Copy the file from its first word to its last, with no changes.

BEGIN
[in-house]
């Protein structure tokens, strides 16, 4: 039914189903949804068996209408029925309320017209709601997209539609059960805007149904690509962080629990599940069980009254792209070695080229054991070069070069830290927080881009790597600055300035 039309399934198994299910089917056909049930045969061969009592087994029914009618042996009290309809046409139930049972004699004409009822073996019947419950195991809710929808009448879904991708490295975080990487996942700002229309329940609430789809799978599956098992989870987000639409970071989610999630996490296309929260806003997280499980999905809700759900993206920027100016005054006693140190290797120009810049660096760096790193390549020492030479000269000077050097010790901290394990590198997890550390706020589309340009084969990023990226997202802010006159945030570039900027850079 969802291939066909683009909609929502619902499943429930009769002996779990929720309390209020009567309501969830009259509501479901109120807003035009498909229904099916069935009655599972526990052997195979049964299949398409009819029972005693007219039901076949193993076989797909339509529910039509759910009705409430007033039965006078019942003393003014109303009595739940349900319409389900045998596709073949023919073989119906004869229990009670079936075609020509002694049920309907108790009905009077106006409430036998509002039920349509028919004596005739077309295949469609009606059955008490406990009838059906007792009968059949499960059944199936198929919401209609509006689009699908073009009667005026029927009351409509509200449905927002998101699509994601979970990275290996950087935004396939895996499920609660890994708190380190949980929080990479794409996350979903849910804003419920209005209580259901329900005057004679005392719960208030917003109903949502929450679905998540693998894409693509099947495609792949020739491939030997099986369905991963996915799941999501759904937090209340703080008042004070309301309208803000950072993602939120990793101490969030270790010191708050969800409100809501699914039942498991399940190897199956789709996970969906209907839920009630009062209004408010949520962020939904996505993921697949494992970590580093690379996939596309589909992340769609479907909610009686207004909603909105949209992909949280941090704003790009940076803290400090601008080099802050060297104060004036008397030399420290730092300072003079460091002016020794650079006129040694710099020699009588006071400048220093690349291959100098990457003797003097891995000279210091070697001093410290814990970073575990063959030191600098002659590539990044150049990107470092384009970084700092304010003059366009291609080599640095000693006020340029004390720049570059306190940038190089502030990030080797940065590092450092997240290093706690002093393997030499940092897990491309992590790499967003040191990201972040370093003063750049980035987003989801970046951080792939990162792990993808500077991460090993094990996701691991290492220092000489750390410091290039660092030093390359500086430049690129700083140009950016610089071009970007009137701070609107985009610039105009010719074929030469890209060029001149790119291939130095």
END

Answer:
[in-house]
């Protein structure tokens, strides 16, 4: 039914189903949804068996209408029925309320017209709601997209539609059960805007149904690509962080629990599940069980009254792209070695080229054991070069070069830290927080881009790597600055300035 039309399934198994299910089917056909049930045969061969009592087994029914009618042996009290309809046409139930049972004699004409009822073996019947419950195991809710929808009448879904991708490295975080990487996942700002229309329940609430789809799978599956098992989870987000639409970071989610999630996490296309929260806003997280499980999905809700759900993206920027100016005054006693140190290797120009810049660096760096790193390549020492030479000269000077050097010790901290394990590198997890550390706020589309340009084969990023990226997202802010006159945030570039900027850079 969802291939066909683009909609929502619902499943429930009769002996779990929720309390209020009567309501969830009259509501479901109120807003035009498909229904099916069935009655599972526990052997195979049964299949398409009819029972005693007219039901076949193993076989797909339509529910039509759910009705409430007033039965006078019942003393003014109303009595739940349900319409389900045998596709073949023919073989119906004869229990009670079936075609020509002694049920309907108790009905009077106006409430036998509002039920349509028919004596005739077309295949469609009606059955008490406990009838059906007792009968059949499960059944199936198929919401209609509006689009699908073009009667005026029927009351409509509200449905927002998101699509994601979970990275290996950087935004396939895996499920609660890994708190380190949980929080990479794409996350979903849910804003419920209005209580259901329900005057004679005392719960208030917003109903949502929450679905998540693998894409693509099947495609792949020739491939030997099986369905991963996915799941999501759904937090209340703080008042004070309301309208803000950072993602939120990793101490969030270790010191708050969800409100809501699914039942498991399940190897199956789709996970969906209907839920009630009062209004408010949520962020939904996505993921697949494992970590580093690379996939596309589909992340769609479907909610009686207004909603909105949209992909949280941090704003790009940076803290400090601008080099802050060297104060004036008397030399420290730092300072003079460091002016020794650079006129040694710099020699009588006071400048220093690349291959100098990457003797003097891995000279210091070697001093410290814990970073575990063959030191600098002659590539990044150049990107470092384009970084700092304010003059366009291609080599640095000693006020340029004390720049570059306190940038190089502030990030080797940065590092450092997240290093706690002093393997030499940092897990491309992590790499967003040191990201972040370093003063750049980035987003989801970046951080792939990162792990993808500077991460090993094990996701691991290492220092000489750390410091290039660092030093390359500086430049690129700083140009950016610089071009970007009137701070609107985009610039105009010719074929030469890209060029001149790119291939130095």